Dr. Nigg explains that the idea that brown noise can help people with ADHD focus aligns with other research on something called optimal arousal theory. Basically, he says, the theory posits that “the reason it’s hard for people with ADHD to pay attention is that they’re not alert enough.” By this logic, then, their brains need a certain amount of extra stimulation compared to folks without ADHD to rouse into “interested” mode. “What the brown noise is supposed to be doing is subtly raising that arousal, thus making people with ADHD more alert and more focused,” he says.
There’s also some science that suggests brown noise could help anyone—not just people with ADHD—stay focused. A second scientific concept, “stochastic resonance,” has also been cited in existing research to support the idea that white or brown noise can, perhaps counterintuitively, help a person’s brain muffle diversions in order to concentrate on one thing.
Dr. Nigg explains it using an example: Imagine your significant other is talking to you, but you can’t process what they’re saying to you because your TV is blaring. “White noise would solve that problem, according to stochastic resonance theory, by amplifying the signal relative to the noise,” he says. (The amplified signal, in this instance, is your partner’s speech.) “Your brain takes advantage of the noise, making it easier for you to muffle what you’re trying to ignore”—the TV sounds—“instead of what you’re trying to attend to.” That weighted-blanket-on-my-brain feeling just might be stochastic resonance at work.
Can brown noise be harmful?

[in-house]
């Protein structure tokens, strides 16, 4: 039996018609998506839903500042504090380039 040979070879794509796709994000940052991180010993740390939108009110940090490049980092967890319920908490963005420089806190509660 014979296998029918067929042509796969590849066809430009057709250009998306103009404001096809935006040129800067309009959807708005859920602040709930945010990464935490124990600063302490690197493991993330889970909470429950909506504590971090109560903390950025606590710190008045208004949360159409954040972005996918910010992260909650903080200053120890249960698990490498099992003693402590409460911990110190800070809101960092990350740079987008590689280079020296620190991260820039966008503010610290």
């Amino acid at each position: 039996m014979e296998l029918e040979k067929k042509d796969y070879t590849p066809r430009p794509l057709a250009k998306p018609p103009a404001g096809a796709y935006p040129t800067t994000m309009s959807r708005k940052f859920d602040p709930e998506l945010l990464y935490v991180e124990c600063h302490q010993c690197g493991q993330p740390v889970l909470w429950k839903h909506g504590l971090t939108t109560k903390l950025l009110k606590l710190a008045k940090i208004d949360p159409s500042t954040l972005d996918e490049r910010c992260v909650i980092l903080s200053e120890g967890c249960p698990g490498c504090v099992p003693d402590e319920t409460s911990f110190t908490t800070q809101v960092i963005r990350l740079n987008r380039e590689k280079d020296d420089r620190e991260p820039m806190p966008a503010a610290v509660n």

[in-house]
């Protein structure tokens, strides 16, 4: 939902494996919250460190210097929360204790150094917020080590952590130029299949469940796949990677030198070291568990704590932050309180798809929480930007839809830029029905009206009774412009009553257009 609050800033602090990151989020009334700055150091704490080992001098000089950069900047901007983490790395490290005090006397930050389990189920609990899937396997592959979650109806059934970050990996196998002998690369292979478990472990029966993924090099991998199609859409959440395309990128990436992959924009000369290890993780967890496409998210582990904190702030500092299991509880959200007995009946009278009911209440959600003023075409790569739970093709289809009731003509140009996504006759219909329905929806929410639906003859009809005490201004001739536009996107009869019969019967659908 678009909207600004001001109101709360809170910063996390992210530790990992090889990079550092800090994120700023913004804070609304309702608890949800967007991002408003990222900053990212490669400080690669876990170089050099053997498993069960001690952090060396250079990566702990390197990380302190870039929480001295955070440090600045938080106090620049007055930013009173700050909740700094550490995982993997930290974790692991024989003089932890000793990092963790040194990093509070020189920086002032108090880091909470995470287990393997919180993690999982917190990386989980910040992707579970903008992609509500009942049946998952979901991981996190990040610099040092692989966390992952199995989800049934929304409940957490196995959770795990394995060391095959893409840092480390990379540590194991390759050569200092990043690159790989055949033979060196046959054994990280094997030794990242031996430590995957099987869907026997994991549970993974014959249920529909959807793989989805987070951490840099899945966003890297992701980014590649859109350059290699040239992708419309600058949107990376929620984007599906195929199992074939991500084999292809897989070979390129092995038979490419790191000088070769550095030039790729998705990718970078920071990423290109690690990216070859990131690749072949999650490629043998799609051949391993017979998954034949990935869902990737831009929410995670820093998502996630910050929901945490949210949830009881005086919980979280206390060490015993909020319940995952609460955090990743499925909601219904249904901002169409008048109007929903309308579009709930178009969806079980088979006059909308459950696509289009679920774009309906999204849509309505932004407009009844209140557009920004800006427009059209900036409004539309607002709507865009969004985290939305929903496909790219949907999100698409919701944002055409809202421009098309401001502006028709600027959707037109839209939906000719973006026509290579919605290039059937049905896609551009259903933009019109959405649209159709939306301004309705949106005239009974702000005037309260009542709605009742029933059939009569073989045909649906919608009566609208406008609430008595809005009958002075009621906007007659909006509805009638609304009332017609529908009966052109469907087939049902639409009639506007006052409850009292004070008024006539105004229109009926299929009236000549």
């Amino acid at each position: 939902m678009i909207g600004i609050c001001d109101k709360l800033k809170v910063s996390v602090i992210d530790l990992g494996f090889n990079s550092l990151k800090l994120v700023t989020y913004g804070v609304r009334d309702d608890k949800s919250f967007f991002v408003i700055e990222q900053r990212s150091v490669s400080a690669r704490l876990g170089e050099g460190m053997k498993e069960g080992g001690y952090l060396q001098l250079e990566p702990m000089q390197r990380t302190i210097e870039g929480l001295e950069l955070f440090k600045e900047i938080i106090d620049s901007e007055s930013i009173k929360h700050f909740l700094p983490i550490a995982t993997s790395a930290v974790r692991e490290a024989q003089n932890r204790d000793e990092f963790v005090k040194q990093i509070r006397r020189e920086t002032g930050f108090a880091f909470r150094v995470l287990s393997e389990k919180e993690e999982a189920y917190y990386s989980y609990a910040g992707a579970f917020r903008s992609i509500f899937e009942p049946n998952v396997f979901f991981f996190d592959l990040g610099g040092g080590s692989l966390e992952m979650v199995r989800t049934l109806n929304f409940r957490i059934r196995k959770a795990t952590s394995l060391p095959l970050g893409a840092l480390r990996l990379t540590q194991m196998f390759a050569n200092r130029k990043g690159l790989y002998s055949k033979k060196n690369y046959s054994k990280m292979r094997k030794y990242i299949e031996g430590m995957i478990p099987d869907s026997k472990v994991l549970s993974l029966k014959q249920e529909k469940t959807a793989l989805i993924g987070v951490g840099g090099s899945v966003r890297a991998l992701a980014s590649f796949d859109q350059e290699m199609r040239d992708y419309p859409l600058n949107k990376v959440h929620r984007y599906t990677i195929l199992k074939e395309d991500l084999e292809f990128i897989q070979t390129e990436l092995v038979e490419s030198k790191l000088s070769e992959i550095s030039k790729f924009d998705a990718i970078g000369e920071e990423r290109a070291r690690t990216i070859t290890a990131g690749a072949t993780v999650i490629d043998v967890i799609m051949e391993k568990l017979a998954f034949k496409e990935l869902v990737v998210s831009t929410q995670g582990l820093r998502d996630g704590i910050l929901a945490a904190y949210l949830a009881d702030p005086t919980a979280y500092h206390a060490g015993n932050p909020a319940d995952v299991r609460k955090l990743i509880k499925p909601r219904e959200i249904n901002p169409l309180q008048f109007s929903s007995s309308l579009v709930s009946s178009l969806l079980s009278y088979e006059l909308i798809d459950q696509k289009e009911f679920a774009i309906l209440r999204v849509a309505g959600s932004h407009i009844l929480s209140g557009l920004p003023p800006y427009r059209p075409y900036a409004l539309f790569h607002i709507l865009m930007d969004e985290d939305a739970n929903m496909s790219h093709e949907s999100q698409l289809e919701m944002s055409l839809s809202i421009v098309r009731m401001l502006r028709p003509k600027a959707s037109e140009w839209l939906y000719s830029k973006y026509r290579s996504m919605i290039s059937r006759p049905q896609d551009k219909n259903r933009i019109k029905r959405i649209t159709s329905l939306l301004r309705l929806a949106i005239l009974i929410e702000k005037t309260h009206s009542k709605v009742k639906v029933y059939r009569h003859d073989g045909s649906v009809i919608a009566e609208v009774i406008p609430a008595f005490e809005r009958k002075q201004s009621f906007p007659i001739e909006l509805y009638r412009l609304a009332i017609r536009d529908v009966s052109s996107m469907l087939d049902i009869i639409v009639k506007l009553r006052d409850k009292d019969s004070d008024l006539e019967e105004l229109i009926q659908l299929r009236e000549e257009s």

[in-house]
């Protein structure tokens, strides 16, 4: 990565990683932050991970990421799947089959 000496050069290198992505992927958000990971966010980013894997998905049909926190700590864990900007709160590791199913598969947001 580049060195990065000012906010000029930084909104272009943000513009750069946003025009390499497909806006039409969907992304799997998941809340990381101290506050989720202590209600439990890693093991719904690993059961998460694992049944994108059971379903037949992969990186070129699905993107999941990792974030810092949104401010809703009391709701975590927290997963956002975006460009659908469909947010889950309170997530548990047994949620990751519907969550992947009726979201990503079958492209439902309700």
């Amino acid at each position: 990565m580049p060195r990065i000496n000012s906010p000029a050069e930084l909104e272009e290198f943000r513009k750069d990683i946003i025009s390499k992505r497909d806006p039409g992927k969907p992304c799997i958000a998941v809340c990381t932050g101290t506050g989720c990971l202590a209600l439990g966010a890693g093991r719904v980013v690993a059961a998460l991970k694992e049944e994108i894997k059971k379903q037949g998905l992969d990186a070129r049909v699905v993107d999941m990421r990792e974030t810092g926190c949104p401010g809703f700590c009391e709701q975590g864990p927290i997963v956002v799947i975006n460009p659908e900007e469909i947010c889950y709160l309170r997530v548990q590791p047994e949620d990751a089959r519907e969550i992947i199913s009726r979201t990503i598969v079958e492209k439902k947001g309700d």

Dr. Kraus says that unwanted noise can do more harm than good when it comes to how the brain processes sound. She’s previously written about what she calls the disruptive biological consequences of external noise, pointing, in part, to research on its negative impact on children’s reading comprehension. But Dr. Kraus is referring to rackets that come and go sporadically, such as car alarms, not the steady thrum of a sound like brown noise.
What’s more, “our brains are not all the same,” Dr. Nigg adds, meaning, we don’t all respond to certain sounds in the same way—a point that Dr. Kraus agrees with. Going back to that optimal arousal theory, brown noise might be a gift to someone whose brain needs a dash of extra stimulation, while someone who has zero problems sitting down to concentrate may find it distracting.
Of course, blasting any sound into your ears at top volume around the clock isn’t advisable. Like some other ADHD coping strategies I’ve tried, brown noise may become less effective over time. “I imagine if you used it every day, all day, the effect could gradually wear off,” Dr. Nigg says, because your brain may get too used to that particular stimulation. It’s a tool, not a one-stop productivity solution.
So why, according to me and the many equally convinced #ADHDsquad TikTokers populating my feed, does brown noise seem to work better than white noise for focus? Why did my nose wrinkle in distaste when my YouTube loop autoplayed into a much-tinnier new white noise “song” that I enjoyed much less? “It may be a placebo,” Dr. Nigg offers. “Everyone’s saying it works better, so it works better.”
In any case, Dr. Nigg believes that brown noise is reasonably safe to listen to, and if it works for you, it works. “The evidence happens to be very good,” he says. “But even if the evidence was poor, why not do it if it helps you and there’s no meaningful risk?”
For me, this possible placebo is delivering results: I’m returning texts within 24 hours and hitting writing deadlines on time (ahem). The whole reason that digital ADHD communities exist on TikTok, Reddit, and elsewhere online is because the behaviors that put each of us on the path to diagnosis can strain every aspect of our lives—from relationships to academic and professional performance—and we’re looking for tools to relieve some of that pressure. I’m gonna bump that brown noise while I’m working for as long as it keeps pushing me forward. Just let me clean a little and google a few things first.